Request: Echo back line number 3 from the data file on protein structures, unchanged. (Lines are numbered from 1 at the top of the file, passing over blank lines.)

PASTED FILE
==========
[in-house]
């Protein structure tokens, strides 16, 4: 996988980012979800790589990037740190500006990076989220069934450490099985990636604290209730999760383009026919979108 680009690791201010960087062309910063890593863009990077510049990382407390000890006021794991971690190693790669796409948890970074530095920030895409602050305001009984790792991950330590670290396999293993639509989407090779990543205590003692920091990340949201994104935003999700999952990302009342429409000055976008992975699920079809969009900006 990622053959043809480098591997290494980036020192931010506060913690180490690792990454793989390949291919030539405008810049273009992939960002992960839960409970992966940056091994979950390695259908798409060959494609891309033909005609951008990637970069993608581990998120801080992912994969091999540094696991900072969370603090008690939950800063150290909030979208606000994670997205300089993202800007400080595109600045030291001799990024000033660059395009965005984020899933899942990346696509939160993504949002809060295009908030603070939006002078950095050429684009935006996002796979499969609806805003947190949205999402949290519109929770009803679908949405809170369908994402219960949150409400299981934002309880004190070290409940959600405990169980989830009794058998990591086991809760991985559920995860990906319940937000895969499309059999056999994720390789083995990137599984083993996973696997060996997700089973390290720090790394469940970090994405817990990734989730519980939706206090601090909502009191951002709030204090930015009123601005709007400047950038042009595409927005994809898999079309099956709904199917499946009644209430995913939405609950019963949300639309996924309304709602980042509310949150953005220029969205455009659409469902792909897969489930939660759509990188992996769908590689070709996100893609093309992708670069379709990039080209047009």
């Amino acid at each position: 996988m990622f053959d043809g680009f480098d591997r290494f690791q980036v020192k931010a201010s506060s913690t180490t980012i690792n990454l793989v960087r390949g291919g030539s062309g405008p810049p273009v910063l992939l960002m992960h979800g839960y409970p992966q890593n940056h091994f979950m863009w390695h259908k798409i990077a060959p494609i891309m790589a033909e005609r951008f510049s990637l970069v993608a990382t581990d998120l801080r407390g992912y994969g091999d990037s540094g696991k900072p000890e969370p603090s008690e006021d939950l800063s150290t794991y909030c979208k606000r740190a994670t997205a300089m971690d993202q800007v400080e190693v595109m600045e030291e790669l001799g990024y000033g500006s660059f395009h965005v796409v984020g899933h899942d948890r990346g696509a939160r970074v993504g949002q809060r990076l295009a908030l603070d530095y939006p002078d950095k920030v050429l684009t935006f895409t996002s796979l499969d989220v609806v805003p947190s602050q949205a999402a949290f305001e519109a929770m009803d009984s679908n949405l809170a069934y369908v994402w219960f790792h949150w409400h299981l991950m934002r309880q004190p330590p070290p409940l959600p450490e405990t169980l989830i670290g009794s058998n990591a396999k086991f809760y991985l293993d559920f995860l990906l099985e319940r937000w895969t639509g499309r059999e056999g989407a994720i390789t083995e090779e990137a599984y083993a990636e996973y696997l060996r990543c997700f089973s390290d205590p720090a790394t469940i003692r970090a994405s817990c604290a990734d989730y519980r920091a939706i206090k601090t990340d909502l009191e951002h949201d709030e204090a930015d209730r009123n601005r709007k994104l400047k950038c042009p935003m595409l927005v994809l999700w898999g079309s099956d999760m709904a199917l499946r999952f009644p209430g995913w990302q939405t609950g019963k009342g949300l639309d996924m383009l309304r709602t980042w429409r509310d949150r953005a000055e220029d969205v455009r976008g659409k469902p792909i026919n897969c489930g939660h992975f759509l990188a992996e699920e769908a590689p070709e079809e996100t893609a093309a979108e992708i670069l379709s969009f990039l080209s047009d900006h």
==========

């Amino acid at each position: 996988m990622f053959d043809g680009f480098d591997r290494f690791q980036v020192k931010a201010s506060s913690t180490t980012i690792n990454l793989v960087r390949g291919g030539s062309g405008p810049p273009v910063l992939l960002m992960h979800g839960y409970p992966q890593n940056h091994f979950m863009w390695h259908k798409i990077a060959p494609i891309m790589a033909e005609r951008f510049s990637l970069v993608a990382t581990d998120l801080r407390g992912y994969g091999d990037s540094g696991k900072p000890e969370p603090s008690e006021d939950l800063s150290t794991y909030c979208k606000r740190a994670t997205a300089m971690d993202q800007v400080e190693v595109m600045e030291e790669l001799g990024y000033g500006s660059f395009h965005v796409v984020g899933h899942d948890r990346g696509a939160r970074v993504g949002q809060r990076l295009a908030l603070d530095y939006p002078d950095k920030v050429l684009t935006f895409t996002s796979l499969d989220v609806v805003p947190s602050q949205a999402a949290f305001e519109a929770m009803d009984s679908n949405l809170a069934y369908v994402w219960f790792h949150w409400h299981l991950m934002r309880q004190p330590p070290p409940l959600p450490e405990t169980l989830i670290g009794s058998n990591a396999k086991f809760y991985l293993d559920f995860l990906l099985e319940r937000w895969t639509g499309r059999e056999g989407a994720i390789t083995e090779e990137a599984y083993a990636e996973y696997l060996r990543c997700f089973s390290d205590p720090a790394t469940i003692r970090a994405s817990c604290a990734d989730y519980r920091a939706i206090k601090t990340d909502l009191e951002h949201d709030e204090a930015d209730r009123n601005r709007k994104l400047k950038c042009p935003m595409l927005v994809l999700w898999g079309s099956d999760m709904a199917l499946r999952f009644p209430g995913w990302q939405t609950g019963k009342g949300l639309d996924m383009l309304r709602t980042w429409r509310d949150r953005a000055e220029d969205v455009r976008g659409k469902p792909i026919n897969c489930g939660h992975f759509l990188a992996e699920e769908a590689p070709e079809e996100t893609a093309a979108e992708i670069l379709s969009f990039l080209s047009d900006h």